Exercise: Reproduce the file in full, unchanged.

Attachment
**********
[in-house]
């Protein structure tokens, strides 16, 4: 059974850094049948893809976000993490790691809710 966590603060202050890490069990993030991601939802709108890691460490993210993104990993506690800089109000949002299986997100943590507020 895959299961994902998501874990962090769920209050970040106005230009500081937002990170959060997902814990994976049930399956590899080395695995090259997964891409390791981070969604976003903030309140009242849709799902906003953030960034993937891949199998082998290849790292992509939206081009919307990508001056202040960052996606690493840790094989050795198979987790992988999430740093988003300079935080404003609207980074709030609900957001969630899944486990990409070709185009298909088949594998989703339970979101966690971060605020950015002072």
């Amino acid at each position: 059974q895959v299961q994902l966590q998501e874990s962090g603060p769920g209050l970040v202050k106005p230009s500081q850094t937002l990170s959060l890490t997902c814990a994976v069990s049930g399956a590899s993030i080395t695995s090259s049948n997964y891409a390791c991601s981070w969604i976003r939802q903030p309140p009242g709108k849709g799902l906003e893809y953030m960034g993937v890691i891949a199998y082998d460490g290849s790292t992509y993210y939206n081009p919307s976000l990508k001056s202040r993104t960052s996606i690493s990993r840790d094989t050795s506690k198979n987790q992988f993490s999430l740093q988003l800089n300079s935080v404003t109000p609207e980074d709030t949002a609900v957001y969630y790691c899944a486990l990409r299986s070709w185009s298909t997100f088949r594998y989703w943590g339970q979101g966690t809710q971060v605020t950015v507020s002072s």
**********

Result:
[in-house]
């Protein structure tokens, strides 16, 4: 059974850094049948893809976000993490790691809710 966590603060202050890490069990993030991601939802709108890691460490993210993104990993506690800089109000949002299986997100943590507020 895959299961994902998501874990962090769920209050970040106005230009500081937002990170959060997902814990994976049930399956590899080395695995090259997964891409390791981070969604976003903030309140009242849709799902906003953030960034993937891949199998082998290849790292992509939206081009919307990508001056202040960052996606690493840790094989050795198979987790992988999430740093988003300079935080404003609207980074709030609900957001969630899944486990990409070709185009298909088949594998989703339970979101966690971060605020950015002072």
């Amino acid at each position: 059974q895959v299961q994902l966590q998501e874990s962090g603060p769920g209050l970040v202050k106005p230009s500081q850094t937002l990170s959060l890490t997902c814990a994976v069990s049930g399956a590899s993030i080395t695995s090259s049948n997964y891409a390791c991601s981070w969604i976003r939802q903030p309140p009242g709108k849709g799902l906003e893809y953030m960034g993937v890691i891949a199998y082998d460490g290849s790292t992509y993210y939206n081009p919307s976000l990508k001056s202040r993104t960052s996606i690493s990993r840790d094989t050795s506690k198979n987790q992988f993490s999430l740093q988003l800089n300079s935080v404003t109000p609207e980074d709030t949002a609900v957001y969630y790691c899944a486990l990409r299986s070709w185009s298909t997100f088949r594998y989703w943590g339970q979101g966690t809710q971060v605020t950015v507020s002072s």